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  • This bulldog’s got no bite


This bulldog’s got no bite

OUT NOW! You can safely skip CHURCHILL, a tediously middle-of-the-road biopic charting the glory years of Britain’s most famous PM.

Whether it’s mere coincidence or repeated cases of industrial espionage, rival Hollywood studios frequently get the niggling itch to celebrate the life of an icon in the same year, clobbering popular culture around the head with simultaneous biopic releases. To name but a few: 2006’s double helping of Truman Capote with the Oscar-winning Capote and the underseen Infamous, 2014’s Yves Saint Laurent and Saint Laurent, and last year’s Florence Foster Jenkins and Christine Chubbuck biopics… The pattern repeats like clockwork.

The latest twin film phenomenon will grace multiplexes with duelling biopics about the life of Britain’s most famous PM. The adventurously-titled Churchill is the first out of the gate and follows the days before the Normandy landings, and how the gung-ho attitude of General Eisenhower and other political figures clashed with Winston Churchill’s reticence to give the go-ahead for Operation Overlord.

Brian Cox looks and sounds the part in the lead role, and the rest of the cast, including Miranda Richardson, John Slattery and an unrecognisable James Purefoy as King George VI, all provide admirable, if stagey, performances. The problem is that the material just isn’t there, and decent performances aside, this fact-fudging D-Day drama feels gratingly inert and too often errs on the wrong side of trite. This leads to rather obvious hero worship and fumbled narrative strands dealing with the marital strife occurring between Winston and his long-suffering wife, Clementine, played with poise by Richardson. Jonathan Teplitzky, who makes his directorial return after 2013’s The Railway Man, unambitiously decides to tick every box the biopic genre has to offer. The repetitive, overwrought screenplay by Alex von Tunzelmann doesn’t burden itself with too many subtleties about the inner workings of political egos and how an exhausted leader struggled to relinquish his public role as the Blitz hero, and is instead laden with trailer-tailored lines such as “We must fix this broken plan before it ends in tragedy” and self-serving clangers posing as insightful titbits like “I thought you were the bravest man in England”. By the time the final scene arrives, featuring that iconic Homburg hat rolling around on deserted sands while the obligatory end-of-biopic text manifests and tells you that The British Bulldog is “often acclaimed as the greatest Briton of all time”, you’ll be aching to fight Tunzelmann on the beaches.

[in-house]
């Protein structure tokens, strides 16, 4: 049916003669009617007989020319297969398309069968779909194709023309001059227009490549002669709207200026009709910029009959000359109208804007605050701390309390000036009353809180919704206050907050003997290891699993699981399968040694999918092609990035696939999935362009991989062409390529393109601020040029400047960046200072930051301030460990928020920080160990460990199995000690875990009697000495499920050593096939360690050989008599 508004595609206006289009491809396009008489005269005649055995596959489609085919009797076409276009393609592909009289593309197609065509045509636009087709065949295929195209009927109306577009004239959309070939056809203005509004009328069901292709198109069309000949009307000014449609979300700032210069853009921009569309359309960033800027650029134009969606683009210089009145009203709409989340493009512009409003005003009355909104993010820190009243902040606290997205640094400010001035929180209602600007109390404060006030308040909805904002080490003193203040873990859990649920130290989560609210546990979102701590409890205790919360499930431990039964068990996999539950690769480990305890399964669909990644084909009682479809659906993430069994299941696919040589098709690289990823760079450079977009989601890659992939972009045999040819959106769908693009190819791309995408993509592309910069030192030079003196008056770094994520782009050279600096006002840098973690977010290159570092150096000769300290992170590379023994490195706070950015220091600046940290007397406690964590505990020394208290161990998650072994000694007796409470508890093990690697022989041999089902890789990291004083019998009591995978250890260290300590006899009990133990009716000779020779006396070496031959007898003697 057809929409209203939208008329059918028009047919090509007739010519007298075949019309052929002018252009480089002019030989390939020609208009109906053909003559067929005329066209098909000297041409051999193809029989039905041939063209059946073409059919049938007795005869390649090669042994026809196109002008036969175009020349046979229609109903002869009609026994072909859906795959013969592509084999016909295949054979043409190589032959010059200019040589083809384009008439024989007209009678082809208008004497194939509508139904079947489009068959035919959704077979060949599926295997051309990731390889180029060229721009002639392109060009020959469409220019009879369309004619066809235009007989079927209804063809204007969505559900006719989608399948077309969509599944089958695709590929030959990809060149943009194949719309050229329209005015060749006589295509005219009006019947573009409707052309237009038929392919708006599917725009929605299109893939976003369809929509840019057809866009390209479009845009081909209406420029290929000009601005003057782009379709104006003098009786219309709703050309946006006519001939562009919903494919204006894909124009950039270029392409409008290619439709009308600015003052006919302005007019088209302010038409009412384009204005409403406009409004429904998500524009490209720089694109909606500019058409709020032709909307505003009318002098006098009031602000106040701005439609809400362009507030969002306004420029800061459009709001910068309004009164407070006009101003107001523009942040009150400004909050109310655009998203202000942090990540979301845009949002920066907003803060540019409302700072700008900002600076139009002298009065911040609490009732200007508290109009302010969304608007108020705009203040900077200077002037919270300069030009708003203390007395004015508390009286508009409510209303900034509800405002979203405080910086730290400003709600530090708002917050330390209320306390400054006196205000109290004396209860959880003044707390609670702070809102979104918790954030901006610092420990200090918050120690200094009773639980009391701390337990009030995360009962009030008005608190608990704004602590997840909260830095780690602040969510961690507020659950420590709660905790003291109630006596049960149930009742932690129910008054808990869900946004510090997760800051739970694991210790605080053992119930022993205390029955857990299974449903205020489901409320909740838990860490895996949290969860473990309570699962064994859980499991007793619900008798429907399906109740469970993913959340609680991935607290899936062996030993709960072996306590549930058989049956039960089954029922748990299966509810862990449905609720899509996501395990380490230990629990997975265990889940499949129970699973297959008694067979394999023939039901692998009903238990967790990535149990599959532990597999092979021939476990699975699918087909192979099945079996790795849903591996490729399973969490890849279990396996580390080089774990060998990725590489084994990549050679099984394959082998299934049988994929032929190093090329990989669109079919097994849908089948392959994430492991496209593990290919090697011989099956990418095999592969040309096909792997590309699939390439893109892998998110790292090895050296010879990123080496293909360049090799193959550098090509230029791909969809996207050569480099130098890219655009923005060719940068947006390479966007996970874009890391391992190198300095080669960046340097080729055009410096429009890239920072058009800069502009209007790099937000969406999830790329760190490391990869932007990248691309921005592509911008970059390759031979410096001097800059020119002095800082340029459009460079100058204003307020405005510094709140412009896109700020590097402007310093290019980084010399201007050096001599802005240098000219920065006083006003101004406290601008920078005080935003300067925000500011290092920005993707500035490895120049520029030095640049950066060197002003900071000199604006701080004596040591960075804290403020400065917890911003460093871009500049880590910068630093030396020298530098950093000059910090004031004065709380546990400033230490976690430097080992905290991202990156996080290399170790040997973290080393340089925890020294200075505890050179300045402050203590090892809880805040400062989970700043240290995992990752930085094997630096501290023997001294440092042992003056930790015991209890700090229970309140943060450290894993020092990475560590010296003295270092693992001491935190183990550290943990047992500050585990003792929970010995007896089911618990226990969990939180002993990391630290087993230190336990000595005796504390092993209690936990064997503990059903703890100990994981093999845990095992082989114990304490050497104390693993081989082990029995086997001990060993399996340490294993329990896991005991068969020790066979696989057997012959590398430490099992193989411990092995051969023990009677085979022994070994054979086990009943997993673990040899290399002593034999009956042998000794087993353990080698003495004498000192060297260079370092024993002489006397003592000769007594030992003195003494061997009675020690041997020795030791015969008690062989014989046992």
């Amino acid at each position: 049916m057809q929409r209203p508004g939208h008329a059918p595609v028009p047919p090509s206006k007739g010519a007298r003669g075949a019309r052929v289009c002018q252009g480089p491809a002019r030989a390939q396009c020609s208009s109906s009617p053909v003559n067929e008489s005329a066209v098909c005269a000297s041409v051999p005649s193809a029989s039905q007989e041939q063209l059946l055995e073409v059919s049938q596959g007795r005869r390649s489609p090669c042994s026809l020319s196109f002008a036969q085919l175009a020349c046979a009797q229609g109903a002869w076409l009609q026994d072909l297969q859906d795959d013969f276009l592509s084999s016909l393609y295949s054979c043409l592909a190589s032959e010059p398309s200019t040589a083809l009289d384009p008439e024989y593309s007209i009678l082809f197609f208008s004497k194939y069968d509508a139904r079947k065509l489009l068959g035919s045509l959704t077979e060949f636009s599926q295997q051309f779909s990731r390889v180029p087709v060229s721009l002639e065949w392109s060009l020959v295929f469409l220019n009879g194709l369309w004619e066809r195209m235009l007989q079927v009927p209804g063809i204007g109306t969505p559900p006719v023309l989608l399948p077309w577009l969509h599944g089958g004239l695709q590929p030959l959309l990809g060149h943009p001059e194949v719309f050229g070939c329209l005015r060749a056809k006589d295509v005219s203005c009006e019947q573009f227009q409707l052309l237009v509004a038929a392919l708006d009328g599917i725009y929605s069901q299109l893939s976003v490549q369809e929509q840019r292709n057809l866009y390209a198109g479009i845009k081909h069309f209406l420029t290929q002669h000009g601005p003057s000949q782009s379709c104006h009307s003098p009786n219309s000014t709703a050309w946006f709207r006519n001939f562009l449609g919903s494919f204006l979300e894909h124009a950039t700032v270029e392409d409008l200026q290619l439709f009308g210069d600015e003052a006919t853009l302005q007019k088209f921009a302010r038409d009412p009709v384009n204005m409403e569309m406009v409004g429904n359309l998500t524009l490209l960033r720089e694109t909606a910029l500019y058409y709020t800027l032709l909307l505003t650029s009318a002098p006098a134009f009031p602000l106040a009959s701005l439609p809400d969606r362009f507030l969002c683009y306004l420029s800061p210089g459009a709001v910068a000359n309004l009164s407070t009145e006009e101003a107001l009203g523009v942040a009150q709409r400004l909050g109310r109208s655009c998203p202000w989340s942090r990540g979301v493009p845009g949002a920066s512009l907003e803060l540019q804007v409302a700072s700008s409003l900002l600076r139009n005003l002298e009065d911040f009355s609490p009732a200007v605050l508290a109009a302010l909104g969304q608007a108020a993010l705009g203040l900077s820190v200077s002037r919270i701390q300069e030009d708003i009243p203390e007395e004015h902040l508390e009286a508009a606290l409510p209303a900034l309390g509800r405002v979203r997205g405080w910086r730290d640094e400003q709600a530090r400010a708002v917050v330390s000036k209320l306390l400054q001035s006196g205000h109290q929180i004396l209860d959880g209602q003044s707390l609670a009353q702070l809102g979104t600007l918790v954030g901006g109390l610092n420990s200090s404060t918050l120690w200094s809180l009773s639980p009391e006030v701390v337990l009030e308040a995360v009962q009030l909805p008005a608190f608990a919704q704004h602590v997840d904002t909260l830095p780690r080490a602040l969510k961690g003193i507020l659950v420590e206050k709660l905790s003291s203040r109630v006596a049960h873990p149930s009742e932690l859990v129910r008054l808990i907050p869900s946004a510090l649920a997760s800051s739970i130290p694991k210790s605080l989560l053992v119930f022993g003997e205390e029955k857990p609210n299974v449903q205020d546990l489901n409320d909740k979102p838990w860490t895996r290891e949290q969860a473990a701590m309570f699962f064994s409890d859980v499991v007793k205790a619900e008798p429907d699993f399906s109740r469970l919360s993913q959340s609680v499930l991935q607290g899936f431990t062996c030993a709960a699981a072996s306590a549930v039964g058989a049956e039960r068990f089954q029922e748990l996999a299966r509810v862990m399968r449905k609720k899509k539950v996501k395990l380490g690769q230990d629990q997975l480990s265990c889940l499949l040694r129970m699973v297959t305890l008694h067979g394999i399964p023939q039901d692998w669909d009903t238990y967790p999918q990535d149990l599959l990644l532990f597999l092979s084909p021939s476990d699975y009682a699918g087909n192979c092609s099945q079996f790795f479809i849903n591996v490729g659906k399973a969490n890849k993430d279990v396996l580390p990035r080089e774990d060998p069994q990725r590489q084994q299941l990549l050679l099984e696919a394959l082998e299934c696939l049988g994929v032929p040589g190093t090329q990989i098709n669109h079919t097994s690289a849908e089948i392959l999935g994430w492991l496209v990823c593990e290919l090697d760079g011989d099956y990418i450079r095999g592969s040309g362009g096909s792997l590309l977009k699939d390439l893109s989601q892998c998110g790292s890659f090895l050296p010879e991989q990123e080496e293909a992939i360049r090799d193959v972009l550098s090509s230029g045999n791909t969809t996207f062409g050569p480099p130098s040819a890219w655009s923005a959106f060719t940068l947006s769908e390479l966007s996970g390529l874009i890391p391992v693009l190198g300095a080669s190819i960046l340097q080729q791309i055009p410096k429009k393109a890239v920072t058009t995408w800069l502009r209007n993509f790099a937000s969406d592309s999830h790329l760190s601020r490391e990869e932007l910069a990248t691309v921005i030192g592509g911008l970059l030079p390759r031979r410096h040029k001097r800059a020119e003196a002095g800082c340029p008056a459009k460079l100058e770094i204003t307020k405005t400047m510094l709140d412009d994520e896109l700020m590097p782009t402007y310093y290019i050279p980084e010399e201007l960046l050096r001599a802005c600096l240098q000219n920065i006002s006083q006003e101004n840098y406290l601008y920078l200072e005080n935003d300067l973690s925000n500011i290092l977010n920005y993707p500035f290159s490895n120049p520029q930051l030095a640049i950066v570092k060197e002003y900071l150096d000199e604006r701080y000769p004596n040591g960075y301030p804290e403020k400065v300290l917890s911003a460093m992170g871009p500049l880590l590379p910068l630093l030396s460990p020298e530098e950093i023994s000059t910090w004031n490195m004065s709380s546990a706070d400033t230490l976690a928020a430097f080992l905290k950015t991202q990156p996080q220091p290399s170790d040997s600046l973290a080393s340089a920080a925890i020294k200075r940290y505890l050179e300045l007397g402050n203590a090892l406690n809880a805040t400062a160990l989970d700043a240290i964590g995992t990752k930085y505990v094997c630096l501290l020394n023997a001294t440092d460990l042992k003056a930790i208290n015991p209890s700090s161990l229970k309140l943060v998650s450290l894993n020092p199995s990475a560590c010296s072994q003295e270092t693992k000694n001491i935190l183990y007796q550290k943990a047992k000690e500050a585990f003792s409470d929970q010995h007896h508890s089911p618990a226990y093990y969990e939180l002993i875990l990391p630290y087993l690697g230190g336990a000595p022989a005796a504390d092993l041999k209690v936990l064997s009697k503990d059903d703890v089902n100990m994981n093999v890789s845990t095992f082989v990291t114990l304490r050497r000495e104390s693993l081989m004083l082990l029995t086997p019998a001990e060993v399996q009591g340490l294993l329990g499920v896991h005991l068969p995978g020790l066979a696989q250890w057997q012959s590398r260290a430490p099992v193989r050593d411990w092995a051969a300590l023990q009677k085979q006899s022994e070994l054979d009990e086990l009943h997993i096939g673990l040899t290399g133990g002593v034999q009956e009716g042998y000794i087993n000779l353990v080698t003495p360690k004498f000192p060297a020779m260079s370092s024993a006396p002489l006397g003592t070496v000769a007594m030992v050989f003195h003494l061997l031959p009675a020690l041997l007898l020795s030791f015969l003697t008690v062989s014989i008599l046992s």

Ultimately, what this required to be a success was a lean, stage-based two-hander between Cox and Slattery, much like Cyril Gely’s play featuring André Dussollier and Niels Arestrup, who both subsequently reprised their roles in Volker Schlondorff’s film Diplomacy. And while time will tell whether Joe Wright’s The Darkest Hour, starring Gary Oldman as the cigar-chomping PM, will fare better, what is certain is that 2017’s second Churchill film needn’t fear any competition from this middling melodrama.

Churchill | Directed by Jonathan Teplitzky (UK, 2017) with Brian Cox, Miranda Richardson, John Slattery. Starts May 25

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